Mac_star_trails_001FPxComposing, obviously will be difficult. So it’s either do a guesstimate or shoot test shots on bulb setting til you get it right. Opting for the latter an initial 2 minute exposure told me to adjust composition to include framing elements such as the trees.

Turn off AF and IS and manually focus to infinity. Plug in your choice of remote and use a steady tripod with a ball head.

Now that the dslr set up is raring to go make sure a dark colored cloth is handy to cover up the viewfinder so no ambient light will spill onto the sensor. And make sure to time the exposure (duh…).

Shoot in RAW when possible and adjust white balance in post processing. That way the white balance can be set to auto and keeping the settings as simple as possible. All you will have to worry about is the aperture. Start at f/5.6 and adjust accordingly.

This exposure was at 20 minutes (not bad considering this was a first try). The 50D then took another 20 minutes to process the exposure as the long exposure noise reduction was turned on. The camera produces a black background to counter the noise in that extra time. In total this single exposure lasted 40 minutes.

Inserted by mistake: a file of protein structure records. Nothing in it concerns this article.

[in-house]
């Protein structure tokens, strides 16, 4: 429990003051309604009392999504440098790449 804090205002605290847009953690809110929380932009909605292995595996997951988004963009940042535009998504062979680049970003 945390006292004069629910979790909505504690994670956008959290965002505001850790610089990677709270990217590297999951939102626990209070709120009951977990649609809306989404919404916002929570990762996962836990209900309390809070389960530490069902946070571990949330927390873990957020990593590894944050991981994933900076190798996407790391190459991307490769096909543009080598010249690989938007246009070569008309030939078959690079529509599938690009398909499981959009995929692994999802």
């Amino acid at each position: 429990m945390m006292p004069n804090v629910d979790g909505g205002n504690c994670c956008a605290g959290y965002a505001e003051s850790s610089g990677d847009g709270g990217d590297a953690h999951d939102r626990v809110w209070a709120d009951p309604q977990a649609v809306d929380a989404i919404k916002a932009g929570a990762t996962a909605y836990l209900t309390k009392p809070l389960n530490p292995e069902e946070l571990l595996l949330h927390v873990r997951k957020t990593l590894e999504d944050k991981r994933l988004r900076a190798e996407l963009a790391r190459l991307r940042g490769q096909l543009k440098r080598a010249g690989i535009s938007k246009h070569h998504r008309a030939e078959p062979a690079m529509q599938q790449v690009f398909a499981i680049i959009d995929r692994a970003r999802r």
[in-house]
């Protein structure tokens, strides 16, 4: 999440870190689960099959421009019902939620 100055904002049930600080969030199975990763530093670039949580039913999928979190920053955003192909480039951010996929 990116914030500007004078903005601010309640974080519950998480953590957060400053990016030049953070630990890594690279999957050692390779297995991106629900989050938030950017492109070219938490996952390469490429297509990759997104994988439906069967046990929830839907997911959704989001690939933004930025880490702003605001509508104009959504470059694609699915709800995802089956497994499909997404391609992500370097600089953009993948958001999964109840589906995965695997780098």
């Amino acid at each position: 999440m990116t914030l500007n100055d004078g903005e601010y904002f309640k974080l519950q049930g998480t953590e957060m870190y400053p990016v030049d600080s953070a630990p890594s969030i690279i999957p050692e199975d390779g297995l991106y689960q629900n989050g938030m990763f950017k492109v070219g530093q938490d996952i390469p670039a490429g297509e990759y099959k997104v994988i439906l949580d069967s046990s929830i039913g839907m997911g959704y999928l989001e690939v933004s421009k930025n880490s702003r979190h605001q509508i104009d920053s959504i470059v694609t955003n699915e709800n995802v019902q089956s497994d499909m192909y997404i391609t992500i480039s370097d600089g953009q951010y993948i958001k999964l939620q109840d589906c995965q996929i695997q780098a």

If you have any questions or comments don’t hesitate to use the comment box. Thanks for reading.

A380 SKY KITCHEN (A380空中廚房): EATING ON THE GROUND

The service staff dressed as flight attendants serve in a replica of the A380 interior complete with first class.

Located in an upscale department store in uptown Taipei, just a stones throw away from the Taipei 101, this restaurant serves a western menu from pastas to steaks. Kiddie meals and rice entree’s are served in familiar airline plastic trays with other first class meals like steaks and chops served in porcelain tableware.

It was a fun one time experience with overall food and service nothing to rave about but an excellent photo op for all.

All photographs were shot on the Canon G7: 35mm, TV mode, 1/15-1/40 sec., iso 200, no flash, processed in Photoshop.

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LOST THEN FOUND

I’m going to swamped in the coming week with post processing chores after this weekend’s events. I will just post this Week-Ender one day early.

On relax mode now after finishing prep work for an event tonight with 400 plus people attending. My biggest in terms of people thus far in my career as photographer. Wish me luck and I’ll be a few kilos lighter come Monday morning.

Without further ado, I’d like to share with you a gracious night of conversation and good food. Thank you to Tito Mel & Tita Heidi. Until the next round…